Khoi Minh Huynh, Jaeil Kim, Geng Chen, Ye Wu, Dinggang Shen, Pew-Thian Yap

Inter-Scanner Harmonization of High Angular Resolution DW-MRI Using Null Space Deep Learning

Diffusion-weighted magnetic resonance imaging (DW-MRI) allows for non-invasive imaging of the local fiber architecture of the human brain at a millimetric scale. Multiple classical approaches have been proposed to detect both single (e.g., tensors) and multiple (e.g., constrained spherical deconvolution, CSD) fiber population orientations per voxel. However, existing techniques generally exhibit low reproducibility across MRI scanners. Herein, we propose a data-driven technique using a neural network design which exploits two categories of data. First, training data were acquired on three squirrel monkey brains using ex-vivo DW-MRI and histology of the brain. Second, repeated scans of human subjects were acquired on two different scanners to augment the learning of the network proposed. To use these data, we propose a new network architecture, the null space deep network (NSDN), to simultaneously learn on traditional observed/truth pairs (e.g., MRI-histology voxels) along with repeated observations without a known truth (e.g., scan-rescan MRI). The NSDN was tested on twenty percent of the histology voxels that were kept completely blind to the network. NSDN significantly improved absolute performance relative to histology by 3.87% over CSD and 1.42% over a recently proposed deep neural network approach. More-over, it improved reproducibility on the paired data by 21.19% over CSD and 10.09% over a recently proposed deep approach. Finally, NSDN improved generalizability of the model to a third in-vivo human scanner (which was not used in training) by 16.08% over CSD and 10.41% over a recently proposed deep learning approach. This work suggests that data-driven approaches for local fiber reconstruction are more reproducible, informative, precise and offer a novel, practical method for determining these models.
Vishwesh Nath, Prasanna Parvathaneni, Colin B. Hansen, Allison E. Hainline, Camilo Bermudez, Samuel Remedios, Justin A. Blaber, Kurt G. Schilling, Ilwoo Lyu, Vaibhav Janve, Yurui Gao, Iwona Stepniewska, Baxter P. Rogers, Allen T. Newton, L. Taylor Davis, Jeff Luci, Adam W. Anderson, Bennett A. Landman

Effects of Diffusion MRI Model and Harmonization on the Consistency of Findings in an International Multi-cohort HIV Neuroimaging Study

HIV-related white matter (WM) differences reported across studies are inconsistent. This is due to clinical and demographic heterogeneity of HIV infected populations, and variations in diffusion MRI (dMRI) acquisition, processing, and analysis methods across studies. Therefore, reliable neuroanatomical consequences of infection and therapeutic targets are difficult to identify. Here, we pooled data from six existing HIV studies from around the world as part of the ENIGMA-HIV consortium to evaluate (1) the effects of harmonization of dMRI measures across sites using ComBat, and (2) whether an improved, higher-order tensor dMRI model, the tensor distribution function (TDF), and derived scalar index (FATDF) conferred higher sensitivity across heterogeneous sites to understand the effect of HIV on WM microstructure. This study suggests that improved dMRI indices and harmonization of these measures across cohorts, may be helpful for detecting consistent effects of disease on the brain in international multi-site studies, while preserving biological differences.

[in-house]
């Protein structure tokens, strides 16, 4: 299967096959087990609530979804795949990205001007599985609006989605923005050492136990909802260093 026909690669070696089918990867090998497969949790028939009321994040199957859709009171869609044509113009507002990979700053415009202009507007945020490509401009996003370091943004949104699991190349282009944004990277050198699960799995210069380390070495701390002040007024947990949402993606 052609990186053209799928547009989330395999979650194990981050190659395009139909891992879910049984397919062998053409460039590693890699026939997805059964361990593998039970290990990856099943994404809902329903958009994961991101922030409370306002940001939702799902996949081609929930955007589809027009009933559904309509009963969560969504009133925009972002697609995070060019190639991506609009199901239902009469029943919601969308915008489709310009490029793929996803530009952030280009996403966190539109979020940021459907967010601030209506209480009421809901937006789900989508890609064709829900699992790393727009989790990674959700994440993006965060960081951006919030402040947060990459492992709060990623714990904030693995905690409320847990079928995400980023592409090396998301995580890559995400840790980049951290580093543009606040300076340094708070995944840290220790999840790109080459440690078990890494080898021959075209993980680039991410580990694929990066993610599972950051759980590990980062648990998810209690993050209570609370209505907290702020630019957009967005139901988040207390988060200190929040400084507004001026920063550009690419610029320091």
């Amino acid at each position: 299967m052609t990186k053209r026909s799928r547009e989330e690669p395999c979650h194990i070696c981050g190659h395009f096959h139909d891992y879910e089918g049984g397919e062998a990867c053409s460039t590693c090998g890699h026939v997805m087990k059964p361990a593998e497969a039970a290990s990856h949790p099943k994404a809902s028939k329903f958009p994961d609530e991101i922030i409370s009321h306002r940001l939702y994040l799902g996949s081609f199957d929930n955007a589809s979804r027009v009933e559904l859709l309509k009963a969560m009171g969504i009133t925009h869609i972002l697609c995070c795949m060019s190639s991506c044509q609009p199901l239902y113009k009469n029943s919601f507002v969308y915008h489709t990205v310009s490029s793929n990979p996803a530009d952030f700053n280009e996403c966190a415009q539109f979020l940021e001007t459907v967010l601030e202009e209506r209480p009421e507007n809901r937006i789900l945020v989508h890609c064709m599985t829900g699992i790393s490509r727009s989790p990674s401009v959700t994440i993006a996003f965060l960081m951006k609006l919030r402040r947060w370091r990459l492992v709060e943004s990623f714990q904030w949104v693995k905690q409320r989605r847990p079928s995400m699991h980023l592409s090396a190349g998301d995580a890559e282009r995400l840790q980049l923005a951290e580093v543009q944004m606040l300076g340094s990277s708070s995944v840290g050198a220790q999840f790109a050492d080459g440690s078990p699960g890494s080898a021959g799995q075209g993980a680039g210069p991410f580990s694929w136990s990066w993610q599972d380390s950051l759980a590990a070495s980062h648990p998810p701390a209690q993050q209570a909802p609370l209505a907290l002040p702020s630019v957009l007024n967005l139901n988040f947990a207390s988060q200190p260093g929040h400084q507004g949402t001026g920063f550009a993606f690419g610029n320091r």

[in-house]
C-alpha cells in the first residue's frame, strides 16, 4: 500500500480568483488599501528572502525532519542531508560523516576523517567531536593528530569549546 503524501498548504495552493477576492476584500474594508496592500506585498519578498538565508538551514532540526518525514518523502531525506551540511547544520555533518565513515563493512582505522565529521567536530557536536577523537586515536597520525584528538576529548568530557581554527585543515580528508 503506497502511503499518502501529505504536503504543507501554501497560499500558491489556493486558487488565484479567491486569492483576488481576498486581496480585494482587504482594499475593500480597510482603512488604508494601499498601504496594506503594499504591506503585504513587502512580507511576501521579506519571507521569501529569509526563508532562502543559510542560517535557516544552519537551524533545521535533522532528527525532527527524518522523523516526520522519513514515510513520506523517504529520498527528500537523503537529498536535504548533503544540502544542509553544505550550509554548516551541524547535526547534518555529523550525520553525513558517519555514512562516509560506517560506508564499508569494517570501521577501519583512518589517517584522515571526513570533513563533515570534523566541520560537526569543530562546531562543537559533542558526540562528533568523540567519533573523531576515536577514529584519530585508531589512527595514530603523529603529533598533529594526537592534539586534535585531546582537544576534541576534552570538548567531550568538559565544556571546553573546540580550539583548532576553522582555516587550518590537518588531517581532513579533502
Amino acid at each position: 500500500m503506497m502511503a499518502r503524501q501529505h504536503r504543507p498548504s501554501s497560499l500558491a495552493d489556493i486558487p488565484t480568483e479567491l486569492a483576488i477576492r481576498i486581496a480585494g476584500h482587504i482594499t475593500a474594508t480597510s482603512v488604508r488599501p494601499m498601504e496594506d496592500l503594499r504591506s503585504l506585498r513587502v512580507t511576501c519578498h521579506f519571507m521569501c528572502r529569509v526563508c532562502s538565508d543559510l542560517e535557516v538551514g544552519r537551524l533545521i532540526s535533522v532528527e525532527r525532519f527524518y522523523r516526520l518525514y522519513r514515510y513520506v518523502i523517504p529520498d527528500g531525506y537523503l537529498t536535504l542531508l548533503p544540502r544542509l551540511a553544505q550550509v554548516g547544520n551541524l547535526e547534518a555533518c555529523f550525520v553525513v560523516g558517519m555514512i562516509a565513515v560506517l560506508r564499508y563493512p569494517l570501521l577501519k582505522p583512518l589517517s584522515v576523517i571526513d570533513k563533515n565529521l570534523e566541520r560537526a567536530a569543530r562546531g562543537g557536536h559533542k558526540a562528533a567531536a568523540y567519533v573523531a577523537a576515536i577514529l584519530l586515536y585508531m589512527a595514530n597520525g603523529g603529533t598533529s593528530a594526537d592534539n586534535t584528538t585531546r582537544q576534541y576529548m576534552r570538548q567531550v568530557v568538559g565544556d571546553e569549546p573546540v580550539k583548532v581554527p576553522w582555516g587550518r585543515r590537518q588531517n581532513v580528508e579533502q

Talia M. Nir, Hei Y. Lam, Jintanat Ananworanich, Jasmina Boban, Bruce J. Brew, Lucette Cysique, J. P. Fouche, Taylor Kuhn, Eric S. Porges, Meng Law, Robert H. Paul, April Thames, Adam J. Woods, Victor G. Valcour, Paul M. Thompson, Ronald A. Cohen, Dan J. Stein, Neda Jahanshad

Muti-shell Diffusion MRI Harmonisation and Enhancement Challenge (MUSHAC): Progress and Results

We present a summary of competition results in the multi-shell diffusion MRI harmonisation and enhancement challenge (MUSHAC). MUSHAC is an open competition intended to stimulate the development of computational methods that reduce scanner- and protocol-related variabilities in multi-shell diffusion MRI data across multi-site studies. Twelve different methods from seven research groups have been tested in this challenge. The results show that cross-vendor harmonization and enhancement can be performed by using suitable computational algorithms such as deep convolutional neural networks. Moreover, parametric models for multi-shell diffusion MRI signals also provide reliable performances.
Lipeng Ning, Elisenda Bonet-Carne, Francesco Grussu, Farshid Sepehrband, Enrico Kaden, Jelle Veraart, Stefano B. Blumberg, Can Son Khoo, Marco Palombo, Jaume Coll-Font, Benoit Scherrer, Simon K. Warfield, Suheyla Cetin Karayumak, Yogesh Rathi, Simon Koppers, Leon Weninger, Julia Ebert, Dorit Merhof, Daniel Moyer, Maximilian Pietsch, Daan Christiaens, Rui Teixeira, Jacques-Donald Tournier, Andrey Zhylka, Josien Pluim, Greg Parker, Umesh Rudrapatna, John Evans, Cyril Charron, Derek K. Jones, Chantal W. M. Tax

Diffusion MRI Outside the Brain and Clinical Applications


Diffusion MRI Outside the Brain